What happens now?

Currently, you are free to continue using and enjoying knives that do not fall under the category of 'Zombie Knives'. Whether it's for gardening, farm work, outdoor activities with appropriate permissions, or simply as collectible items kept indoors.

However, once the new legislation is officially enacted, these knives must be surrendered if found to be in violation of the revised laws.

We have ceased importing, purchasing, or restocking these items. Once our current inventory is depleted, they will not be replenished. Please refer to the link below for a comprehensive list of items classified as "Zombie Knives". This is an opportunity for you to make a purchase.

The silver lining is that you will receive a refund for a portion of your investment when you surrender these items.

A critical reminder: When transporting these items to a surrender location, ensure they are securely sheathed, well-packaged, and stored in your vehicle's trunk. DO NOT leave them loose in your car or easily accessible.

We will provide updates as soon as additional information becomes available.

Knife Types

Knife Styles/Types

There are so many knife types and designs that it would be almost impossible to include every single on of them in a reasonable page of information. For now, we'll stick to the main contenders, the iconics, most populars and most well known varients.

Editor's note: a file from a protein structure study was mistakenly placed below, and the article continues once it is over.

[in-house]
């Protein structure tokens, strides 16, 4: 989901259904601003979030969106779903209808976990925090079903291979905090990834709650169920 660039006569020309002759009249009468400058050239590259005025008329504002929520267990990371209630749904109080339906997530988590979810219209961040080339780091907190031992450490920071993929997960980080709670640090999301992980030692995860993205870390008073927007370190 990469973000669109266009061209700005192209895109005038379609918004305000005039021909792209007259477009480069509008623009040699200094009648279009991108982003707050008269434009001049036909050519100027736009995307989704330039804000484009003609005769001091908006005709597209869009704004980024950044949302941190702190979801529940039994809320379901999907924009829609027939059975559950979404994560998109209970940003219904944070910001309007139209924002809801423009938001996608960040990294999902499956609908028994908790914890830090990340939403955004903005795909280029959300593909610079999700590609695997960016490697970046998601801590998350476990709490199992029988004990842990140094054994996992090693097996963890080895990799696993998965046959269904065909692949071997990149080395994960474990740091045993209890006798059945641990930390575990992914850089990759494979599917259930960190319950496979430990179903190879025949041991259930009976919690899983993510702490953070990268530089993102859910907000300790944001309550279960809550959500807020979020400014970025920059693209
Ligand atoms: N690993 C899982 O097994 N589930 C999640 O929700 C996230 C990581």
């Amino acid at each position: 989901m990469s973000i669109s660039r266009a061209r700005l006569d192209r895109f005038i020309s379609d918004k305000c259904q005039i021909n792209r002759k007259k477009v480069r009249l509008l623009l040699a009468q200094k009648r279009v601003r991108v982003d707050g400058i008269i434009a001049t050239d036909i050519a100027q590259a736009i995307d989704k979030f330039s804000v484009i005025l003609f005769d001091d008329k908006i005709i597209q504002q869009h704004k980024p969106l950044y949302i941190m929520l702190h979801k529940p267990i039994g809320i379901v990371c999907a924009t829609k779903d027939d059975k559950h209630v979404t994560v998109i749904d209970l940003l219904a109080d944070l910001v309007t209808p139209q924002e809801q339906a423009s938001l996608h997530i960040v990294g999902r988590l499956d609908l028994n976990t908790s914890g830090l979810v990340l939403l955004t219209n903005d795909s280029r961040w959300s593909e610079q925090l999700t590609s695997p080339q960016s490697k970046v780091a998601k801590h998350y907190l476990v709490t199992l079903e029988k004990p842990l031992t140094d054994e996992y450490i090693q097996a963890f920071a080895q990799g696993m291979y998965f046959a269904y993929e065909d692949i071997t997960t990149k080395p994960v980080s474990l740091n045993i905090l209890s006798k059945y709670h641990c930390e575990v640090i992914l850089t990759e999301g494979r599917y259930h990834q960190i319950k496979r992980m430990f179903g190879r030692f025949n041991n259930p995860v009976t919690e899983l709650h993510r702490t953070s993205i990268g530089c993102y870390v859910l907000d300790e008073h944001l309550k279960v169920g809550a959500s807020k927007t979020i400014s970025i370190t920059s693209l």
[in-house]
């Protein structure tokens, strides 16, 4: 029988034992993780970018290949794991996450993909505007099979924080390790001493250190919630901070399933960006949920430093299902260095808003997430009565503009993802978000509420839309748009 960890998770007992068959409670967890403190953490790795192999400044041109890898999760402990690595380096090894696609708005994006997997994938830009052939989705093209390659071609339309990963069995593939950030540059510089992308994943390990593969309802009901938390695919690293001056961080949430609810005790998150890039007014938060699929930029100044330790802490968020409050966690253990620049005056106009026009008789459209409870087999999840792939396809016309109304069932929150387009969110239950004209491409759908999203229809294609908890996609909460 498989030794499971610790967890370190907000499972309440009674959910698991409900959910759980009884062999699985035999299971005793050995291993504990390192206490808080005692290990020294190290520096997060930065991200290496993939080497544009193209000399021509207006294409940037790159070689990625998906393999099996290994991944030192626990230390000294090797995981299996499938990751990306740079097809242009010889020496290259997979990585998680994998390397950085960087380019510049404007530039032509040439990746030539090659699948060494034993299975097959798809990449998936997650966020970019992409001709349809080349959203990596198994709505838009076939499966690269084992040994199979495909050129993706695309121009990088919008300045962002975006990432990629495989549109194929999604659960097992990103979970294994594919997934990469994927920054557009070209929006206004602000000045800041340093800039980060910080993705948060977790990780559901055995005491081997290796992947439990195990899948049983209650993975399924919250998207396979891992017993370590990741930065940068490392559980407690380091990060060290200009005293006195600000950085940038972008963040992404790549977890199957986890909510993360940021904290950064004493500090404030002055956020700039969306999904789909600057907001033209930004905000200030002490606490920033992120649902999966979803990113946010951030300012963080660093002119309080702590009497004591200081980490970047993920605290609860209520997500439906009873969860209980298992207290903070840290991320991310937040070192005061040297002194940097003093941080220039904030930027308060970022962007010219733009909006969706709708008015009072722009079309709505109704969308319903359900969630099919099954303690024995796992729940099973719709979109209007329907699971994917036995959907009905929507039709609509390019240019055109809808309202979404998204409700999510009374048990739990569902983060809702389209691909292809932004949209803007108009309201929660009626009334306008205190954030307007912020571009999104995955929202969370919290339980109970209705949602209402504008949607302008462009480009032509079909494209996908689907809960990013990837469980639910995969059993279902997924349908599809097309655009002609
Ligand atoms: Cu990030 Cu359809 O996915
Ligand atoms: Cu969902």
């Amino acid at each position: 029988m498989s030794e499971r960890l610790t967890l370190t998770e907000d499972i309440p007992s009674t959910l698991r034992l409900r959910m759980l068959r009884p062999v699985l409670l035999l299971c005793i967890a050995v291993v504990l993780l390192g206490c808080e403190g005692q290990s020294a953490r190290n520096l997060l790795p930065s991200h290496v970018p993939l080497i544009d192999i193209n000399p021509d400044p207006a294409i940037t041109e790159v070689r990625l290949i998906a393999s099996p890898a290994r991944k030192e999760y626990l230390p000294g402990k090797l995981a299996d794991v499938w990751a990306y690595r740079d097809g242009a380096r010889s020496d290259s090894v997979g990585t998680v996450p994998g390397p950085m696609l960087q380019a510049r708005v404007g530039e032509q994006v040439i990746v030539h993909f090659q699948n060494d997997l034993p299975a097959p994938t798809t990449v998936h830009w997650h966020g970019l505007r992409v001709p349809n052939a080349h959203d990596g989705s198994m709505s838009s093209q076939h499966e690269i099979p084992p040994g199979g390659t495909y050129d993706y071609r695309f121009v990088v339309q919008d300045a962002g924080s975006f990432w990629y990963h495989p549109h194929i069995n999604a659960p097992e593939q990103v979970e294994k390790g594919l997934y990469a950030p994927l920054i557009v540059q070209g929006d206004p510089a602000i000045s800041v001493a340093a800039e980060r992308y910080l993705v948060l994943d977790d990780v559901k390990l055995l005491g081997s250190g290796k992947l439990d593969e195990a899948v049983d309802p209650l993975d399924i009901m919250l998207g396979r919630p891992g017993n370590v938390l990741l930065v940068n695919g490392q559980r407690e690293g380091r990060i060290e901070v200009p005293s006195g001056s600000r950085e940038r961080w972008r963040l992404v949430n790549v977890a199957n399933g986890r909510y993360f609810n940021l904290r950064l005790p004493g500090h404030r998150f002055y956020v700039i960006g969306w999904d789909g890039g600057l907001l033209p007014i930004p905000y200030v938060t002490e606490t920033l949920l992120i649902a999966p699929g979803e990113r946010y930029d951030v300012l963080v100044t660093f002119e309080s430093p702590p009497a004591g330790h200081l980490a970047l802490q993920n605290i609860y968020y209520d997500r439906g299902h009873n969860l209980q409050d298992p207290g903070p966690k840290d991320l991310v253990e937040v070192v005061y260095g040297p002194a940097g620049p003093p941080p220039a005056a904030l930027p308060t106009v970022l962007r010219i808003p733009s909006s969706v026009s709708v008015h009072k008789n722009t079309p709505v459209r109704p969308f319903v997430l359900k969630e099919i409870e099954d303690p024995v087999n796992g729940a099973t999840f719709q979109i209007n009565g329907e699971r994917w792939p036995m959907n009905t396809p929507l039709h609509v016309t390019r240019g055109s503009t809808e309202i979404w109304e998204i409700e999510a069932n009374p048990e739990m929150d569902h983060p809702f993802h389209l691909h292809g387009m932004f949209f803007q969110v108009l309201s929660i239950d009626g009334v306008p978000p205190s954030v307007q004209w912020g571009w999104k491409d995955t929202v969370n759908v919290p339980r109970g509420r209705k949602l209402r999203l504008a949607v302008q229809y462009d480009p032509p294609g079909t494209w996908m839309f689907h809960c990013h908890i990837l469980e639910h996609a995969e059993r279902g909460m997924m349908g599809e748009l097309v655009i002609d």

Ball Bearing:

Ball bearing knives are just regular everyday lock knives that feature one powerful upgrade. A ball bearing system in the pivot that reduces the friction you feel as the knife opens. This serves to make the manual operation of these knives incredibly smooth. They feel extremely premium when compared to a non ball bearing knife. This type of mechanism is more often found on high end, more expensive knives, but is increasingly appearing on more affordable models too. 

Lock Knives:

Knives that lock open when the blade is deployed. These can be very simple or extremely complex mechanisms but the general function is the same. Once the blade is opened, a mechanism such as lever or button must be activated before the blade can be closed again. This is a safety feature as it prevents the blade from accidentally closing onto your fingers while you're using the knife. The most common mechanisms are called: liner locks, frame locks, button locks and back locks.